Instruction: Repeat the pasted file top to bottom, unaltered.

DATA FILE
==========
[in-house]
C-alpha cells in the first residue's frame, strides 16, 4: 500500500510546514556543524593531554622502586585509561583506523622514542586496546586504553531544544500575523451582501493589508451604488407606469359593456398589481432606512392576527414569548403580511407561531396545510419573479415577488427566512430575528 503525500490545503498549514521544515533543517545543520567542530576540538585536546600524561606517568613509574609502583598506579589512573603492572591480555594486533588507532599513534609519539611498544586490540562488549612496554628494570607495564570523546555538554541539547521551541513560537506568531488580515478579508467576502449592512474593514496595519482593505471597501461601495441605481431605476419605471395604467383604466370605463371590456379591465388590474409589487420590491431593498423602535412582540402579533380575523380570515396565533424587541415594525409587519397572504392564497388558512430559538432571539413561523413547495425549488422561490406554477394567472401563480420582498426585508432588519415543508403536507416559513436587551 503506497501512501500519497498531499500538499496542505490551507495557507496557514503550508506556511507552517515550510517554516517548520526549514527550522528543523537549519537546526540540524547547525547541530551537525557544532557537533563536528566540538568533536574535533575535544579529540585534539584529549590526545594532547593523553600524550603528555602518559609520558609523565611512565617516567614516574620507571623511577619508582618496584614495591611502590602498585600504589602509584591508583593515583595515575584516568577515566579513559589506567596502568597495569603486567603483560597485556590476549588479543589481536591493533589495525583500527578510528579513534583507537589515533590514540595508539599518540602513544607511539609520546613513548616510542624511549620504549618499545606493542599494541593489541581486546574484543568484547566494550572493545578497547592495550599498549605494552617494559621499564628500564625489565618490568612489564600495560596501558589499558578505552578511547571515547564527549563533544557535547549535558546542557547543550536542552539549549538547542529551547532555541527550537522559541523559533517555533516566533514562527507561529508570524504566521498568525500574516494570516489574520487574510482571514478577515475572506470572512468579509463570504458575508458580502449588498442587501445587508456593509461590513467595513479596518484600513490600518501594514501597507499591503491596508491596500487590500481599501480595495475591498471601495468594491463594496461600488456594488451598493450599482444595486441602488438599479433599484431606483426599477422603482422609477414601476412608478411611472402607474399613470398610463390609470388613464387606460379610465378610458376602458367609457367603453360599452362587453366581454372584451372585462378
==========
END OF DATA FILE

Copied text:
[in-house]
C-alpha cells in the first residue's frame, strides 16, 4: 500500500510546514556543524593531554622502586585509561583506523622514542586496546586504553531544544500575523451582501493589508451604488407606469359593456398589481432606512392576527414569548403580511407561531396545510419573479415577488427566512430575528 503525500490545503498549514521544515533543517545543520567542530576540538585536546600524561606517568613509574609502583598506579589512573603492572591480555594486533588507532599513534609519539611498544586490540562488549612496554628494570607495564570523546555538554541539547521551541513560537506568531488580515478579508467576502449592512474593514496595519482593505471597501461601495441605481431605476419605471395604467383604466370605463371590456379591465388590474409589487420590491431593498423602535412582540402579533380575523380570515396565533424587541415594525409587519397572504392564497388558512430559538432571539413561523413547495425549488422561490406554477394567472401563480420582498426585508432588519415543508403536507416559513436587551 503506497501512501500519497498531499500538499496542505490551507495557507496557514503550508506556511507552517515550510517554516517548520526549514527550522528543523537549519537546526540540524547547525547541530551537525557544532557537533563536528566540538568533536574535533575535544579529540585534539584529549590526545594532547593523553600524550603528555602518559609520558609523565611512565617516567614516574620507571623511577619508582618496584614495591611502590602498585600504589602509584591508583593515583595515575584516568577515566579513559589506567596502568597495569603486567603483560597485556590476549588479543589481536591493533589495525583500527578510528579513534583507537589515533590514540595508539599518540602513544607511539609520546613513548616510542624511549620504549618499545606493542599494541593489541581486546574484543568484547566494550572493545578497547592495550599498549605494552617494559621499564628500564625489565618490568612489564600495560596501558589499558578505552578511547571515547564527549563533544557535547549535558546542557547543550536542552539549549538547542529551547532555541527550537522559541523559533517555533516566533514562527507561529508570524504566521498568525500574516494570516489574520487574510482571514478577515475572506470572512468579509463570504458575508458580502449588498442587501445587508456593509461590513467595513479596518484600513490600518501594514501597507499591503491596508491596500487590500481599501480595495475591498471601495468594491463594496461600488456594488451598493450599482444595486441602488438599479433599484431606483426599477422603482422609477414601476412608478411611472402607474399613470398610463390609470388613464387606460379610465378610458376602458367609457367603453360599452362587453366581454372584451372585462378